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Abstract: High Pressure Adsorption/Desorption Isotherms: Application to Predicting Reservoir Capacity and Drainage


Coalbed methane and mixed-gas equilibrium isotherms provide a measure of coal seam reservoir capacity and provide insight into potential production rates at reservoir temperatures and pressures. Traditionally isotherms have been modeled using the two-parameter Langmuir equation but our data suggests that equations based on pore volume filling/potential theory have general validity and provide a better fit to high-pressure (up to 10 MPa), high-temperature (>1.5 Tc) methane isotherm data for a variety of coals of varying composition. The assumption of an energetically homogeneous surface is in doubt for coal and additionally the Langmuir model overestimates adsorbed volumes in the knee of the isotherm, and underestimates them in the high-pressure region. Application of potential theory to the methane-coal system results in temperature-invariant methane characteristic curves, obtained with the assumption of liquid molar volume of the adsorbate and extrapolated vapor pressures. A single characteristic curve may be used to model methane adsorption isotherms at several different temperatures for the same coal.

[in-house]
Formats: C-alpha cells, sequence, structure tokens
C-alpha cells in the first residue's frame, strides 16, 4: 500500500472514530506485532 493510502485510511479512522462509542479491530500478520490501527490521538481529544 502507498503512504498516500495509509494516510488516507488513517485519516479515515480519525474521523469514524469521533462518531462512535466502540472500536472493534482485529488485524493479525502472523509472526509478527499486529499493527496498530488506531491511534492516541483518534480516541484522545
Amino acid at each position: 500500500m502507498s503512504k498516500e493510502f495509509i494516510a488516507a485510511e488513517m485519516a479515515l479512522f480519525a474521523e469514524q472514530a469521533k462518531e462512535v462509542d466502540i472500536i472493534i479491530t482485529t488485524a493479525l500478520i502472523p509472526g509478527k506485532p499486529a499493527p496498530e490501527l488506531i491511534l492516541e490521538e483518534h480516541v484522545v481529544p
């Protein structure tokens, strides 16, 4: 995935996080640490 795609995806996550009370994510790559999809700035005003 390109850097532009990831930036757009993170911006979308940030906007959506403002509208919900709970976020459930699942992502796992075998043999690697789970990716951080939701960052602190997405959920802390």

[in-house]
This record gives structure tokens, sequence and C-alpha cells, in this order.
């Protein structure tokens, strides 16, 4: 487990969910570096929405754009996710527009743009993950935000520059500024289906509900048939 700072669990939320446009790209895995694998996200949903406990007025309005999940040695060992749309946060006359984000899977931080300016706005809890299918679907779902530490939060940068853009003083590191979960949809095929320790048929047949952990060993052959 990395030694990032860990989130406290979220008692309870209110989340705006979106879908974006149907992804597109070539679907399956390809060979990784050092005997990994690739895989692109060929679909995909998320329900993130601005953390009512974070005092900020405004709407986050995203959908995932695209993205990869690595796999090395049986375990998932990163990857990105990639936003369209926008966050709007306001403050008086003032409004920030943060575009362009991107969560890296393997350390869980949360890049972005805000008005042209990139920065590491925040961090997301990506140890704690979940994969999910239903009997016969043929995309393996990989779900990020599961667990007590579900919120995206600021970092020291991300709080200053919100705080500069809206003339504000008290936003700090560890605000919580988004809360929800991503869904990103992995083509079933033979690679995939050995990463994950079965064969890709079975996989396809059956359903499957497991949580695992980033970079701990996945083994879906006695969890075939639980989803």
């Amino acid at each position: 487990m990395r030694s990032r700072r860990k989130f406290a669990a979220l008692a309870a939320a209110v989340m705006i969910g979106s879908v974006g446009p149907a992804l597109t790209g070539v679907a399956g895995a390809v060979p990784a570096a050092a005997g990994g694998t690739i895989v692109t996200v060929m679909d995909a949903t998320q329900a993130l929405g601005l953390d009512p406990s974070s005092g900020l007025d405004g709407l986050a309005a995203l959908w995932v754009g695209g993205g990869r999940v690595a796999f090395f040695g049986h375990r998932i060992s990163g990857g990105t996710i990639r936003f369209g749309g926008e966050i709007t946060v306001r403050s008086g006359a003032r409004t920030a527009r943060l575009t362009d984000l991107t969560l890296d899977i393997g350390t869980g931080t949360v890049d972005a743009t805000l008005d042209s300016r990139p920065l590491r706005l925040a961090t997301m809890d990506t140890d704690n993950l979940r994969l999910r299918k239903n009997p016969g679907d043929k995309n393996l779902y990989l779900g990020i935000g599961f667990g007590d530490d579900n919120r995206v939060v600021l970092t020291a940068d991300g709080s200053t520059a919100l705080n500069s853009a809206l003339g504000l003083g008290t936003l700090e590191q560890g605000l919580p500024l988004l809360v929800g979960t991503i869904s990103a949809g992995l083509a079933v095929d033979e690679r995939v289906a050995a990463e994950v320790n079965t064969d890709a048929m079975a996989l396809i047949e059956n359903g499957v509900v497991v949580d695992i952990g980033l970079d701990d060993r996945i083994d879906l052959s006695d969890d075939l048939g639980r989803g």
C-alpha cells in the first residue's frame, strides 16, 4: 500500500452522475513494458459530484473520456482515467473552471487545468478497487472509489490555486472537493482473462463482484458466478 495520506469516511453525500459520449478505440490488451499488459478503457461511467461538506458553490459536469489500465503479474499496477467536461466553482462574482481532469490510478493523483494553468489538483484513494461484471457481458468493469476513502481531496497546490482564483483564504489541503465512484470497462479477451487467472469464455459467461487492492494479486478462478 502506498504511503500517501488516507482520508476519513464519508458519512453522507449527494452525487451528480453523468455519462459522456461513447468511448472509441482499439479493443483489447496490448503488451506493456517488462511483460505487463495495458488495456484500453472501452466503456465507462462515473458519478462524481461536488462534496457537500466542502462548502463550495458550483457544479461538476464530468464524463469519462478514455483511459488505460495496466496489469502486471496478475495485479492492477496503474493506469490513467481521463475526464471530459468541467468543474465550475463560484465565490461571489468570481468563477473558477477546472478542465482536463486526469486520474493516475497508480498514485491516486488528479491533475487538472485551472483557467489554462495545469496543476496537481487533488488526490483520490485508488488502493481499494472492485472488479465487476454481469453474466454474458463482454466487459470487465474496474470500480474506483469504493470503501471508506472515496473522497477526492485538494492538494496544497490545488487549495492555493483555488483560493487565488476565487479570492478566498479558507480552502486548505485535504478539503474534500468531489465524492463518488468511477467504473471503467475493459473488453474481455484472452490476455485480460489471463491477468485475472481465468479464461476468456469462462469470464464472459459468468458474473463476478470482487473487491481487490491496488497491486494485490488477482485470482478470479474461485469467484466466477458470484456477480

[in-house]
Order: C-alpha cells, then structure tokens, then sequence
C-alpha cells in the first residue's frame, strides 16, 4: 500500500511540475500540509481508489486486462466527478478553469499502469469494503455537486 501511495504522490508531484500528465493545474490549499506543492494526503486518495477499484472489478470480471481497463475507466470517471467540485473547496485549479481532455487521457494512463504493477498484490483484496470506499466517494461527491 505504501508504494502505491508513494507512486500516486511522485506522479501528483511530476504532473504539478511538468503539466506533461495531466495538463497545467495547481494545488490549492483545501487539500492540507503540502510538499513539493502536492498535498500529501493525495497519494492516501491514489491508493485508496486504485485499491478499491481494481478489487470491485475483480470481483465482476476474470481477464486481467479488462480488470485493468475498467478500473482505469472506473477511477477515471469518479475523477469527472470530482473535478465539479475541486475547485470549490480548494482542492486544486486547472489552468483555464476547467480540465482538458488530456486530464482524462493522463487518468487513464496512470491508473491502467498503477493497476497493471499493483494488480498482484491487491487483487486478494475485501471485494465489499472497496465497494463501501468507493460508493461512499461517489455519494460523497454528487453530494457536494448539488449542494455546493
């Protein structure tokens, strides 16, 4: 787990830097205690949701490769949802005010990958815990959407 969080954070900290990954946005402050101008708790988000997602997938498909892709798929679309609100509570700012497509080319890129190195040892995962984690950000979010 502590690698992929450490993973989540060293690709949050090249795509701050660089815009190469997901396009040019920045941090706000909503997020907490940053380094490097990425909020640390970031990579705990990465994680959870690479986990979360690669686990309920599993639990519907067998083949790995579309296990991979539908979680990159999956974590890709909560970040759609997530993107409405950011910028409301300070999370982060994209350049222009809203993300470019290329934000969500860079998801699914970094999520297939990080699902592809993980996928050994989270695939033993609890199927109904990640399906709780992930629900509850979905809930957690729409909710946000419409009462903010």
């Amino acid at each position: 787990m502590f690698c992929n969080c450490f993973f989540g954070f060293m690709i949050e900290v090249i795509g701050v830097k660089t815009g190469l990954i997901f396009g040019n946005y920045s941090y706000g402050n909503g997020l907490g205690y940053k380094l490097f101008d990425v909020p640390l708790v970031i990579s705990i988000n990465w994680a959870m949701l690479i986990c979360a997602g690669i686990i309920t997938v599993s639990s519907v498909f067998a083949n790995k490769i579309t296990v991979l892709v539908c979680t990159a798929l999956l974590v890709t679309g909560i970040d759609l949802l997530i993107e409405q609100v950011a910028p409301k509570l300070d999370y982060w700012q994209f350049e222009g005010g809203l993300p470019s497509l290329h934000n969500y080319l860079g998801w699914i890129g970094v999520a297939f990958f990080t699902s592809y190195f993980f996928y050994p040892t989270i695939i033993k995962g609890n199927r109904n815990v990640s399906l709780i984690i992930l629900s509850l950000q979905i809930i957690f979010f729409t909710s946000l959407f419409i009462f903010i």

Effect of coal composition on methane and mixed isotherms and thus reservoir characteristics of coal is marked. Maceral composition and mineral-matter content have an important influence on adsorption characteristics as indicated by carbon dioxide surface areas and methane adsorption isotherms. Amount of methane adsorbed increases with vitrinite content reflecting the predominantly microporous nature of vitrinite as compared to inertinite which is meso- to macroporous.

AAPG Search and Discovery Article #90939©1997 AAPG Eastern Section and TSOP, Lexington, Kentucky